Our plans show the potential for securing lasting value, both for Bath Rugby and for Bath as a whole. One key to unlocking the site’s potential is planning the stadium in conjunction with the leisure centre. Another is using an oval and not a rectangle for the stadium. The Romans invented the oval for spectacles, so the choice seems apt given the city’s Romano-British origins. An oval has less bulk than a rectangle serving the same capacity (we aim to roughly match the 18,000 of Bath Rugby’s latest scheme), and no hard corners. Rather than a structure with straight edges fronting the river and the Rec, a curving structure can merge organically with its context, as do Bath’s Georgian crescents, softening the impact on critical views to and from the enclosing hills.

Entry to the stadium from Johnstone Street.

To the north, the arena would align with Johnstone Street, connecting with it on the upper level. A cascading staircase built off the Grade-2-listed President’s Lounge would invite people down to the waterfront and Rec (or contrariwise). People could see into the pitch and to the leisure centre beyond, which could have a tower terminating the vista. Its visibility would help people navigate towards the new quarter.

The leisure centre to the south is envisioned in a contextual manner, enhancing pedestrian connections and making the most of the riverside. A readily apparent stair would connect North Parade with a new square in front of the Pavilion, to be retained. From here people could access the leisure centre (and limited parking), or progress through to the stadium or the Rec, where facilities could cater to varied sporting and youth activities. Mediating between the stadium and leisure complexes, a curving street or arcade would be lined with shops, cafés and reception spaces. To the west a new terraced river front would be created. Here bars and restaurants would hum with life, augmenting the amenity and commercial offer that Bath affords, attracting people and so too revenue seven days a week.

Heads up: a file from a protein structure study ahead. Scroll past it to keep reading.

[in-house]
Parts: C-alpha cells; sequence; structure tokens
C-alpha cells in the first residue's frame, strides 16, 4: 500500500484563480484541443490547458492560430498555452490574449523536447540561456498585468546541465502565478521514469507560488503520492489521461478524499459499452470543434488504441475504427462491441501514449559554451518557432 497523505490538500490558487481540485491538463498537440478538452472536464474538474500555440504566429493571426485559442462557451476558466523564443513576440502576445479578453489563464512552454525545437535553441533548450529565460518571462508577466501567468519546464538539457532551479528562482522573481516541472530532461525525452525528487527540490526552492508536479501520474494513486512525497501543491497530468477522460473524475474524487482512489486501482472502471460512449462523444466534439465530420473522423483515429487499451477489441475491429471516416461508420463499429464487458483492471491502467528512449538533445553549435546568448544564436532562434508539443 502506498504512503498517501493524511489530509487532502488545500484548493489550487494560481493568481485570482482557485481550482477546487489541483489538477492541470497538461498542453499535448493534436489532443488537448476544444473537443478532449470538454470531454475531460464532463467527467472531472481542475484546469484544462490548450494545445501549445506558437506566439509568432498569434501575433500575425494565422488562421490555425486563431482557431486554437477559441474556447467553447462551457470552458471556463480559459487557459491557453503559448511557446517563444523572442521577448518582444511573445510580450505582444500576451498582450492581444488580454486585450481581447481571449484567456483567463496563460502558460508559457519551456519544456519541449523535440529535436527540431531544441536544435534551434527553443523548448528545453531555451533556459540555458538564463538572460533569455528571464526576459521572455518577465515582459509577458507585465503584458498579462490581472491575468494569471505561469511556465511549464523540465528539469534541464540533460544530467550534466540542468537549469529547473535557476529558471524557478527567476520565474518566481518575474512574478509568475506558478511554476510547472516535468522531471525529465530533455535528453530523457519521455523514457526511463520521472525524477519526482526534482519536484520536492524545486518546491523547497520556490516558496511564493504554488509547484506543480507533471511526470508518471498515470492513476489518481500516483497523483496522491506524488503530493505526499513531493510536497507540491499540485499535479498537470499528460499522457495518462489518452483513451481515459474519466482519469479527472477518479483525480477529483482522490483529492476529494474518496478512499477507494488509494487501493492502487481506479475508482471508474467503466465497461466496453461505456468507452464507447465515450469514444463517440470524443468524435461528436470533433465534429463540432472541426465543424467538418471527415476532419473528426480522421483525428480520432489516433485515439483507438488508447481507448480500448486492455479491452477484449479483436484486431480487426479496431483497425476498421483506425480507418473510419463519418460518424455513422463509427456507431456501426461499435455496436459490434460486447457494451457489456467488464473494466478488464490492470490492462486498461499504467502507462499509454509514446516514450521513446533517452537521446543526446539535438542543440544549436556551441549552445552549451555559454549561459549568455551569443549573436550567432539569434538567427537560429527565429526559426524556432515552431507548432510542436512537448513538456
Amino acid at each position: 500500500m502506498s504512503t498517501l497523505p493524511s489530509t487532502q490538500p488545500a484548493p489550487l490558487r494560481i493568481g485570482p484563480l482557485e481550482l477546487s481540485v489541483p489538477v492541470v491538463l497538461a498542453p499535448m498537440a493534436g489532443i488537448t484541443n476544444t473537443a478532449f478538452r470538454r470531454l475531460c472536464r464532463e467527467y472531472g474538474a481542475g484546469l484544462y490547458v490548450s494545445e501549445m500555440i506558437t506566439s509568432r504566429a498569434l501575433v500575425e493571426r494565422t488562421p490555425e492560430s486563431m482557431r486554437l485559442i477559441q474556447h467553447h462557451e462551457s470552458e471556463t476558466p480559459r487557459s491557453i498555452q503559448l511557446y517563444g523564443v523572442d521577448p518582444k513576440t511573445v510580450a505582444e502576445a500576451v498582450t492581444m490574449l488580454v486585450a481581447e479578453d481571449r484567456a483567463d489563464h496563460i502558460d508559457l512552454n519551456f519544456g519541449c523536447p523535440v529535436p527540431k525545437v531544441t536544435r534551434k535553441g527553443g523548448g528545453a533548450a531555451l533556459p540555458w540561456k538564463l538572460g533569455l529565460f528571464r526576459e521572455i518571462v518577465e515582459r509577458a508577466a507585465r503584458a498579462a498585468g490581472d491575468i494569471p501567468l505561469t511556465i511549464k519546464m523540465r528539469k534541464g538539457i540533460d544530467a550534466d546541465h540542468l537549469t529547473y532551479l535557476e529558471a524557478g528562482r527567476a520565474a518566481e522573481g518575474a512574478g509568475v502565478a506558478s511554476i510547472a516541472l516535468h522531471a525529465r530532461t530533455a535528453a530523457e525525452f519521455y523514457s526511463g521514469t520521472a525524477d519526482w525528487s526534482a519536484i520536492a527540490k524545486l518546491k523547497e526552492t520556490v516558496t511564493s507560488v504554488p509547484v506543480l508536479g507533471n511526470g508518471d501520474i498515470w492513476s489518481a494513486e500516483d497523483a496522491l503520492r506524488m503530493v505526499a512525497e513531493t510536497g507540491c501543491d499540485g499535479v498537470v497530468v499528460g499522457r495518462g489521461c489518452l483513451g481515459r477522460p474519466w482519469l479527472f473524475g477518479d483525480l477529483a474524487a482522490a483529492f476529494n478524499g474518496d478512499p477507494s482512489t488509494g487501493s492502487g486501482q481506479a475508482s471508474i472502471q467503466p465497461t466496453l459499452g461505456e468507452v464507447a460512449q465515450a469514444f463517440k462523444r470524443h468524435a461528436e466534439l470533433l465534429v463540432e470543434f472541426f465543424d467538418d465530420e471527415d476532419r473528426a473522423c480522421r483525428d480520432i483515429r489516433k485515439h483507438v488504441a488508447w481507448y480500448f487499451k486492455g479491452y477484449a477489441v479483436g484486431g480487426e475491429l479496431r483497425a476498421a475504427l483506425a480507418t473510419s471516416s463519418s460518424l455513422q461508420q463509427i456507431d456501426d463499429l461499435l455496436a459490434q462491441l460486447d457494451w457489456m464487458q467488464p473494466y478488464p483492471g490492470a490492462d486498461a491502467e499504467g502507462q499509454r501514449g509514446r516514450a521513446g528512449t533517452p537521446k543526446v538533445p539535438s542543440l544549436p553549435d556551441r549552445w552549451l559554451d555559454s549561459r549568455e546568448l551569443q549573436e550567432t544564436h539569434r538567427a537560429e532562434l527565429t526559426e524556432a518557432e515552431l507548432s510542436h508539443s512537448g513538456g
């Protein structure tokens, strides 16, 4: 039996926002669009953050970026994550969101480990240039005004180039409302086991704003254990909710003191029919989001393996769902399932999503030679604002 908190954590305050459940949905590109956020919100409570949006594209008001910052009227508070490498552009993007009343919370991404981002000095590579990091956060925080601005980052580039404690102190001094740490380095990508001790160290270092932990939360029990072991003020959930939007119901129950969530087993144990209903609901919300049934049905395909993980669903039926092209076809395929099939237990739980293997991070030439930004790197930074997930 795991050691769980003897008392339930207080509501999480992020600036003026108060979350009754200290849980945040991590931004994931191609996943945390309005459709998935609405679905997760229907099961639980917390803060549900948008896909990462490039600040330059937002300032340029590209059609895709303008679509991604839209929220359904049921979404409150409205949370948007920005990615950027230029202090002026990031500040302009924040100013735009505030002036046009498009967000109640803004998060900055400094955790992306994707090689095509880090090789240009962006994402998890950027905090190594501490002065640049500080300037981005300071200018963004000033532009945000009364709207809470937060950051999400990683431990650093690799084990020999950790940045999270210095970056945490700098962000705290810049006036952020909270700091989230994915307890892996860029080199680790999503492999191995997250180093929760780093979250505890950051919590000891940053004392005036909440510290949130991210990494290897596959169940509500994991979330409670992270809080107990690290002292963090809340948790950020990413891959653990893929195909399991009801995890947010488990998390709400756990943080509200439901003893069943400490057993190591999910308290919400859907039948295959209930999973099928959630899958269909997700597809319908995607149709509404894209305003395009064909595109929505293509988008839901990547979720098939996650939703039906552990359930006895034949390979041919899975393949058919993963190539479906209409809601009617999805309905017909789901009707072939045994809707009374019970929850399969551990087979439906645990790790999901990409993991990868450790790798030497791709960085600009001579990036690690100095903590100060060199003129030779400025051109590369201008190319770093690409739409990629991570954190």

The chief value of this vision lies in its urban aspects: connections, scale, grain, views, frontage, mix of uses, contextuality and materials. Everything that helps a city to thrive. Style is a secondary issue, but, in the spirit of continuity and with respect for Bath’s heritage, we have opted for a classical architectural language. There are those who would call this ‘pastiche’ while favouring a ‘contrast and compare’ approach, by which the new strikes a different note to the old. This can work well for small-scale interventions (for example Thermae Bath Spa and the Holburne museum extension), but large-scale developments are quite another matter. At an urban scale the ‘contrast and compare’ approach produces rifts that separate and divide rather than cohere. On the other hand, Southgate illustrates how even somewhat clumsy allusions to traditional architecture and urbanism can help integrate a large scheme. And it’s possible to do much better!

The proposed access to the new stadium from Johnstone Street

Working with tradition while using natural building materials including stone that can be locally sourced, is, significantly, bound to produce more sustainable buildings, ones that will last long and age well. Aside from incorporating renewables into new buildings (which is often little more than ‘green-washing’), true sustainability stems from creating beautiful and adaptable environments that will outlive present needs and contingencies because people identify with them and value them. Only addressing the Rec holistically can produce a truly viable future to serve Bath and its residents well for decades if not centuries. Short-termism is not just short-sighted – it is unsustainable.”

The company – which specialises in classical and traditional design – has Bath connections. It’s director, Mark Wilson Jones, also teaches history, theory, conservation and studio at the University of Bath, Department of Architecture and Civil Engineering, a department which has come first in one or more of the main university ranking tables for the last twelve years.  For the Bath Preservation Trust he served on their planning committee and as trustee.

While Polish-born Jakub Ryng studied architecture at the Universities of Bath and Cambridge.

I understand the company sent a summary version of the scheme to Bath Rugby Club and had a subsequent conversation on the subject.

I have approached the club for comment.

1 Comment

  1. Plans look enticing, but no indication of cost. I suspect it would be unaffordable.